Stop cutting loose ill, injured soldiers too early, ombudsman tells military

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Re: Stop cutting loose ill, injured soldiers too early, ombudsman tells military

Post by Trooper on Fri 16 Dec 2016, 10:47

Why is it that every single day there's a write up on the failure of the government to look after it's medically released Veterans?

Why is it that we hear the same exact response from those in charge of looking after Veterans, we need to fix GAPS.?

We understand and we are working hard to fix GAPS?

The system is complex, and we need to take our time to get it right?

Why such a huge division among Veterans?

Why is it that we do not hear those frustrations coming from PA Veterans?

Why is it that I'm hearing from Veterans groups and the Minister that there's only a handful of Veterans who are unhappy?

Who is really in charge of the Veteran file?

If you don't know the answer to this, I will give you a hint, (the year 2006.)



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Re: Stop cutting loose ill, injured soldiers too early, ombudsman tells military

Post by Rifleman on Fri 16 Dec 2016, 15:00

I would to butt stroke everyone of them the they would have to fix the gap in there yap always the same old song an dance

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DND couriers benefits paperwork to ex-military cop left without income for months

Post by Trooper on Sat 24 Dec 2016, 06:08

DND couriers benefits paperwork to ex-military cop left without income for months

People have 'reached out just to say thank you for speaking up,' says ex-soldier caught in pension pinch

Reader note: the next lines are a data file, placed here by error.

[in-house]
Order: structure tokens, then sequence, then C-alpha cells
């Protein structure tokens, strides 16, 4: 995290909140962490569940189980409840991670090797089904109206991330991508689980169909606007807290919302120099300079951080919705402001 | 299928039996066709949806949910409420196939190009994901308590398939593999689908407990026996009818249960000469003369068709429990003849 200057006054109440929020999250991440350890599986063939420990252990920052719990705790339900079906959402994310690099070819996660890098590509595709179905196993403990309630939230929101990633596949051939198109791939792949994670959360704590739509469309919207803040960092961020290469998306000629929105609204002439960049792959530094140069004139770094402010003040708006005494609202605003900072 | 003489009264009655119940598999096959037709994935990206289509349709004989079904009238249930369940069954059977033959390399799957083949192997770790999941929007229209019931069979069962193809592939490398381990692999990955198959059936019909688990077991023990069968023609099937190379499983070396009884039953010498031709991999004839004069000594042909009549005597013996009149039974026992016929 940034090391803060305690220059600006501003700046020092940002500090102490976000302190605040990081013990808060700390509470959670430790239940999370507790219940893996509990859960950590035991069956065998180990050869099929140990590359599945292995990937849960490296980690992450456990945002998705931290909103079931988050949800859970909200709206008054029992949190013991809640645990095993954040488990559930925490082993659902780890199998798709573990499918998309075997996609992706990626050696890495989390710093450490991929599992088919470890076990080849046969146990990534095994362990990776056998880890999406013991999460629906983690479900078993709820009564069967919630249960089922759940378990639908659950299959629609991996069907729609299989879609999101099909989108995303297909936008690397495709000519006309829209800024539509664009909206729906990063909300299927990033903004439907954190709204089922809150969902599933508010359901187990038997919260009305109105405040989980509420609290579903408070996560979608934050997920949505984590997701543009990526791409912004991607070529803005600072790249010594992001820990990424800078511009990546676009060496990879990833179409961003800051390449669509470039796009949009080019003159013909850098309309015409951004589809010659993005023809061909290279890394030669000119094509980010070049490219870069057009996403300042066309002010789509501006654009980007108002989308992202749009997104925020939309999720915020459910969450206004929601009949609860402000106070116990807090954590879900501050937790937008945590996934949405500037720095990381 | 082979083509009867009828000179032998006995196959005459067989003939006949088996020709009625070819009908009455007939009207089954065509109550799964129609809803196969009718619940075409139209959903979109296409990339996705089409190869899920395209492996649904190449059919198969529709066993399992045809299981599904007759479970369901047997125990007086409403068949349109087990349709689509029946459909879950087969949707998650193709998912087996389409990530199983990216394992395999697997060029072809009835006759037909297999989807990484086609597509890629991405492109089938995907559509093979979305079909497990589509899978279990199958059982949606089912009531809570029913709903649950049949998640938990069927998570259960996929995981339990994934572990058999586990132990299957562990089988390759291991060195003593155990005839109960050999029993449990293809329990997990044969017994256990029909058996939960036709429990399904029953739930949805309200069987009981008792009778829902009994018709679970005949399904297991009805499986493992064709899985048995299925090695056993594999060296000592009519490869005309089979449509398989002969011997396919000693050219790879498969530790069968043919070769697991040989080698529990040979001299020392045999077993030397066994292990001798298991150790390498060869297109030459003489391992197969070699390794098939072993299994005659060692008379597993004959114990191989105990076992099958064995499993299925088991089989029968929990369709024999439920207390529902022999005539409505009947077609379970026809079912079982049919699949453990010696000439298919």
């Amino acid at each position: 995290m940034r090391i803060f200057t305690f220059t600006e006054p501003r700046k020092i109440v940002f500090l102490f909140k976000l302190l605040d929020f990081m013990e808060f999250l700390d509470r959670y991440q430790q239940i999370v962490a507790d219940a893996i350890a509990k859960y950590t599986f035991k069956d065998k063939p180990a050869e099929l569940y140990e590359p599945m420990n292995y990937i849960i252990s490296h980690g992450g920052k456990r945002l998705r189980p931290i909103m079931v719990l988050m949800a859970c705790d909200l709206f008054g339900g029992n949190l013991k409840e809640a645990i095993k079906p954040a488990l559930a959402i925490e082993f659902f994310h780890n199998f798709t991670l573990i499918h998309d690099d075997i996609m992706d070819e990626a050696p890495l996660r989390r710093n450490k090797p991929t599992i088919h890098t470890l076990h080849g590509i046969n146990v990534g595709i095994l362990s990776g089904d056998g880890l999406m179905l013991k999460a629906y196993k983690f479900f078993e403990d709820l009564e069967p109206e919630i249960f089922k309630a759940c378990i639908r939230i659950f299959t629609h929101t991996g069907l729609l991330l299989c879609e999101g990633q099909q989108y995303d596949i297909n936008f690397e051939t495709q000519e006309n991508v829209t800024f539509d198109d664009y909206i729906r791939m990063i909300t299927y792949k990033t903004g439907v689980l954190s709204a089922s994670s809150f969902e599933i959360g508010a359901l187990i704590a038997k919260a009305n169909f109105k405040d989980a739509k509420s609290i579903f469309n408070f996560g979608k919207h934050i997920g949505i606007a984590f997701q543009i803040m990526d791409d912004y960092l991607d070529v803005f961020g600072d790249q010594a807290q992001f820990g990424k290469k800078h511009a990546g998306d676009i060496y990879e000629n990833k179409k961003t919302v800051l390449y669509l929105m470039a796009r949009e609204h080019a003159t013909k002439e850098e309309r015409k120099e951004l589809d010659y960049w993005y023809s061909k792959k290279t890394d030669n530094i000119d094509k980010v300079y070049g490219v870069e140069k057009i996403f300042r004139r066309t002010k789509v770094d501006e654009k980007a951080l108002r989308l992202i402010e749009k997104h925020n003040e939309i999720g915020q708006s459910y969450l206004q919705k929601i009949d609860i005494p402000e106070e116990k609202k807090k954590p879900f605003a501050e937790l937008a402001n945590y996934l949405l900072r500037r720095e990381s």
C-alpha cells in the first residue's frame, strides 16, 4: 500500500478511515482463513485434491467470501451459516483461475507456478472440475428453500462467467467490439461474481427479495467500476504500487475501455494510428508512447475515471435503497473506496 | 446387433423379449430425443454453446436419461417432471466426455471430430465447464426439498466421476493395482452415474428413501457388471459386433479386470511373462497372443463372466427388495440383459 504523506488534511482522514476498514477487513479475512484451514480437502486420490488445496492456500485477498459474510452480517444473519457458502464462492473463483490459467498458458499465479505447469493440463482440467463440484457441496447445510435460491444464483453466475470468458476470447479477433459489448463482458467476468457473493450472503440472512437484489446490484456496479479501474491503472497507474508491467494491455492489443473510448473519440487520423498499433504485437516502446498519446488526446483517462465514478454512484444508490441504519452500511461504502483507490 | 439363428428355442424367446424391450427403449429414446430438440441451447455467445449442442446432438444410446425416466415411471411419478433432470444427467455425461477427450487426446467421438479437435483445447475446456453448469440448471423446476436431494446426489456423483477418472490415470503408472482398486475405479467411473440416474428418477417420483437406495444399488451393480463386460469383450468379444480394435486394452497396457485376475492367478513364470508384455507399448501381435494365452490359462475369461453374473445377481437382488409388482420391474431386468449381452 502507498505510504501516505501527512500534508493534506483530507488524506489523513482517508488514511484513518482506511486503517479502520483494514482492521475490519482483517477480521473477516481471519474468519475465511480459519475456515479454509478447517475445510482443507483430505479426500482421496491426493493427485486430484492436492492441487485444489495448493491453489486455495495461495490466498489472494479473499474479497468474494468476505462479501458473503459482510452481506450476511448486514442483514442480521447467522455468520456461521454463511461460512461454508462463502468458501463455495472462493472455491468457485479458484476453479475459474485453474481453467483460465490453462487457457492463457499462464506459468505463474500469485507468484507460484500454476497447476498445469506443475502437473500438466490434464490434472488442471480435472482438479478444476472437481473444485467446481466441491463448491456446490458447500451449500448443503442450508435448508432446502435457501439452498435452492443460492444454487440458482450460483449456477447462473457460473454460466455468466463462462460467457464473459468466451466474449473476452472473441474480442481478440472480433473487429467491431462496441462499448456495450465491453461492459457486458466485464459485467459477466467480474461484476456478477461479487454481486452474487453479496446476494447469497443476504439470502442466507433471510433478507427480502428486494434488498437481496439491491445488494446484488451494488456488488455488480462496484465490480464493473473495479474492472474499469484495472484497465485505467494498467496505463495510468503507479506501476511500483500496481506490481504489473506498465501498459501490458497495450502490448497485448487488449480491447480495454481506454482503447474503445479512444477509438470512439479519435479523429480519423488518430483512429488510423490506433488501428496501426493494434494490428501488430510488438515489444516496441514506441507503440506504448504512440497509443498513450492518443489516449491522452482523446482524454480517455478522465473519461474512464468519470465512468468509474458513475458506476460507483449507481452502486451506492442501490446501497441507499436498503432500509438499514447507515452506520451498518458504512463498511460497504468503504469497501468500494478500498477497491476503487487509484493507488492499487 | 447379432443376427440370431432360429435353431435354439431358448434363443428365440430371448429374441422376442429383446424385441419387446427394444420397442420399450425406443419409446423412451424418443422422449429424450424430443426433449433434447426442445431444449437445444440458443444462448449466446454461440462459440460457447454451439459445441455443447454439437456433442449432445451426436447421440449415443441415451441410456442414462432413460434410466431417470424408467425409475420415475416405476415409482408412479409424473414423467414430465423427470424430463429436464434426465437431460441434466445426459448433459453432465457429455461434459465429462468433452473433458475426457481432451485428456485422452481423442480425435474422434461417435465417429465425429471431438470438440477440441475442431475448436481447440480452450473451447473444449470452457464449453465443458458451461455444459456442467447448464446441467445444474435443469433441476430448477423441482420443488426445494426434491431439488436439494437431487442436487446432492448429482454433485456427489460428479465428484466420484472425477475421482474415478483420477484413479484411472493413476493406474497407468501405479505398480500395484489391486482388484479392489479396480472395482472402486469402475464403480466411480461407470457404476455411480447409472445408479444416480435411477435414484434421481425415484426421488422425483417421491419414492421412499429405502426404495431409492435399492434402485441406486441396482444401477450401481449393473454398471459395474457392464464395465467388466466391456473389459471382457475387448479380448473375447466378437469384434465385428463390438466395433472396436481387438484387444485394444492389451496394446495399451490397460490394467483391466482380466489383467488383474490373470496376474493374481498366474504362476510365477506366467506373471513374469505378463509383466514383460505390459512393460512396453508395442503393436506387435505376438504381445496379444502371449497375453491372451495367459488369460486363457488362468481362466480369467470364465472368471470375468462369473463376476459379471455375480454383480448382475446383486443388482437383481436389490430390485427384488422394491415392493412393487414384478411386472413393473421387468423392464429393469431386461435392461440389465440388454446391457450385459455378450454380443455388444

By Murray Brewster, CBC News Posted: Dec 24, 2016 5:00 AM ET Last Updated: Dec 24, 2016 5:00 AM ET


Retired corporal Pamela McArthur left the Canadian Armed Forces in mid-October and is still waiting for her severance, military pension and veterans benefits.

A single mother who's been without income since she was released from the military for medical reasons 2 months ago has received an outpouring of public support since CBC News shared her story as well as a bit of help from the military.

Pamela McArthur, a retired corporal and former military police officer who was released in mid-October without severance pay, military pension or disability benefits, spoke to CBC News last week about her frustration dealing with National Defence and Veterans Affairs.

On the same day CBC News shared her story, officials at the Defence Department couriered the documents she'll need to speed along the delivery of her pension.

McArthur says she's received overwhelming support from both people still in uniform and recently retired members.

"A lot of people have reached out just to say thank you for speaking up," she said Friday. "Not a lot of people are willing or can put their face out there."

VETS Canada, a national organization that deals with soldiers in crisis, has been helping to cover some of her expenses and has received specific offers of support from the public.

'When you get out, you're on your own. You're helpless at the mercy of the system.'
- Pamela McArthur